The world's leading drug companies have promised to publish more data about clinical trials into new medicines to reassure the public about their safety.
Pressure has mounted on firms to publish negative trial results
Results of all industry clinical trials will be published on the internet later this year under plans drawn up by pharmaceutical trade associations.
The database is voluntary but all the major pharmaceutical companies are said to have signed up to it.
The move follows years of pressure on drug firms to publish negative results.
In September, 11 medical journals published a joint editorial calling for more transparency so unflattering results could not be covered up.
The editorial was published a month after GlaxoSmithKline agreed to release information on all its clinical studies to settle a lawsuit filed by New York Attorney General Eliot Spitzer, who had accused the firm of suppressing data on the anti-depressant Paxil, known as Seroxat in the UK and Europe.
A study by the National Collaborating Centre for Mental Health published in the Lancet in April also accused drug firms of suppressing negative data about SSRIs, a type of anti-depressant drug.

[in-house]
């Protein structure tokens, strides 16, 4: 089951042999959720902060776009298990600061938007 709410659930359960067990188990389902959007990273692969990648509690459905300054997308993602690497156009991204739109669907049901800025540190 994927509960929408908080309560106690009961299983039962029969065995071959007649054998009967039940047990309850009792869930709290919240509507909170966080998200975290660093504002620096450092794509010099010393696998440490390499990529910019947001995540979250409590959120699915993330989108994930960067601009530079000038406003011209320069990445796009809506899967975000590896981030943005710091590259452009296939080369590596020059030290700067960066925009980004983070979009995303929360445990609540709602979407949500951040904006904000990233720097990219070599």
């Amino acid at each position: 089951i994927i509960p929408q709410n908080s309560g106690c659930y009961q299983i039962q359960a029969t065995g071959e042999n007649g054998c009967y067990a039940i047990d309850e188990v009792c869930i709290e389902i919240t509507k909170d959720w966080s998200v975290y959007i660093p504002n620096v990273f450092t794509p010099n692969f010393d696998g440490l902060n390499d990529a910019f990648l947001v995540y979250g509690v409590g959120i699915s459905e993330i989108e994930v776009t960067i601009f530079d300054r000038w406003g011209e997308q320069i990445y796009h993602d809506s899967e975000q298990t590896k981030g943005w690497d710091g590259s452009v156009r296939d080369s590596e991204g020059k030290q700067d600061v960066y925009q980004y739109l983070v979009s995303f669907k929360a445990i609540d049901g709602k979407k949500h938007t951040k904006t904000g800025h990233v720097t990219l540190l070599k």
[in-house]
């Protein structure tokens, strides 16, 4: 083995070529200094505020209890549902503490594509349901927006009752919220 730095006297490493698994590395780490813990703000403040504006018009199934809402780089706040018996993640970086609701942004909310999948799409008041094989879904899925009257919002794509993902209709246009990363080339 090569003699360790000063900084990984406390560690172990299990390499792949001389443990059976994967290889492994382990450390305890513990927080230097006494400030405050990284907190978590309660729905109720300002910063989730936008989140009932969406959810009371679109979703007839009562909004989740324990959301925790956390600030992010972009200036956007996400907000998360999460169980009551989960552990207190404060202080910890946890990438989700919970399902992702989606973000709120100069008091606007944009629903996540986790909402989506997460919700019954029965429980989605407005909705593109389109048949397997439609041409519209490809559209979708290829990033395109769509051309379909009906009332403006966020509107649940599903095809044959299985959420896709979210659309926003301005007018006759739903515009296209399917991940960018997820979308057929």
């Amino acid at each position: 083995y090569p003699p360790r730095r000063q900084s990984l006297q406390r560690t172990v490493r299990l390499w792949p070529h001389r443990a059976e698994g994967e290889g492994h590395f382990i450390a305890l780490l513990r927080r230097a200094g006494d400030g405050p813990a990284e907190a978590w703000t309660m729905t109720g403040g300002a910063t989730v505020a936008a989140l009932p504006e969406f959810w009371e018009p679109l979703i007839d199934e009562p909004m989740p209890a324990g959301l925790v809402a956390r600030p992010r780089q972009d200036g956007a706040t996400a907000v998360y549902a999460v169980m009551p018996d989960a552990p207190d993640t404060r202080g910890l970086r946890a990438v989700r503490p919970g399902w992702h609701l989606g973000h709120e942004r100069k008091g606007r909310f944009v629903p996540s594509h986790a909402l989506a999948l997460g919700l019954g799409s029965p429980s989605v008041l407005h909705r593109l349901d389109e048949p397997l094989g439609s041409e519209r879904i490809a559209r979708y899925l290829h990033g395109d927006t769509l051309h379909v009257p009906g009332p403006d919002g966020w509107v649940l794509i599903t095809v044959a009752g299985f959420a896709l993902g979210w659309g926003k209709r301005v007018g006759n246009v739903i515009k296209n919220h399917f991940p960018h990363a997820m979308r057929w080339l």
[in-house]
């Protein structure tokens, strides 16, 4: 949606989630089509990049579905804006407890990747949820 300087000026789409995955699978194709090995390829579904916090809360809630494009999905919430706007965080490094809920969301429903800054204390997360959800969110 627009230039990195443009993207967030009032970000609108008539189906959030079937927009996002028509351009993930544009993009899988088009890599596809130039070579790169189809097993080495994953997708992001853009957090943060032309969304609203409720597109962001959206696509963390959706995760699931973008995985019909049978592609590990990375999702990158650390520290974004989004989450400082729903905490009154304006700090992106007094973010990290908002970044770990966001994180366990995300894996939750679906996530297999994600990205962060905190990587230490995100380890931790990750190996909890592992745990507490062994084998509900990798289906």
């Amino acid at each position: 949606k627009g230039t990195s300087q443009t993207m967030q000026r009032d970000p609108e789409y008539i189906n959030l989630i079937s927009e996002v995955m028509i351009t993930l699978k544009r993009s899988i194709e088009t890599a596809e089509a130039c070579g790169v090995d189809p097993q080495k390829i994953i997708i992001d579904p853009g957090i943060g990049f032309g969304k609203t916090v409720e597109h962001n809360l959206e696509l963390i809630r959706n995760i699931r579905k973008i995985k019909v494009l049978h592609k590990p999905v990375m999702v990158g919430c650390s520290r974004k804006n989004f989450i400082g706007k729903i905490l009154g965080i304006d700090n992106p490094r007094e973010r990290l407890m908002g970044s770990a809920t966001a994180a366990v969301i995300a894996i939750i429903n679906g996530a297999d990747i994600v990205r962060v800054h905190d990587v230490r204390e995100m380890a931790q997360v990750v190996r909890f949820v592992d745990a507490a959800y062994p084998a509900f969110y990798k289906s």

Recently, several trade associations, including the Association of the British Pharmaceutical Industry (ABPI), have set up their own registers as have several of the biggest firms.
The database will only contain results of trials sponsored by the industry - about half of the total number carried out.
The others are sponsored by bodies such as the NHS and various research charities.
And the drug firms are only required to publish trials a year after they have been approved.
There is no requirement to publish data on trials on drugs that do not make it to the market and it will not be retrospective either.
However, Dr Richard Barker, director general of the ABPI, said: "The industry recognises that there are important public health benefits associated with making clinical trial information more widely available to healthcare practitioners, patients and others.
"By publishing not just the results of trials that have taken place - whether positive or negative - but also those that are just starting, the industry has made a major step towards achieving greater transparency."
Trade associations across Europe and in the US and Japan have signed up to the plan.
But Tim Kendall, co-director of the National Collaborating Centre for Mental Health in London, said he was not convinced an industry-backed voluntary register would work.
"I do not think self-regulation is going to change things. It is not in the interests of pharmaceutical companies to be honest and open.
"People do not trust industry-backed publications. I think it is better we are sceptical."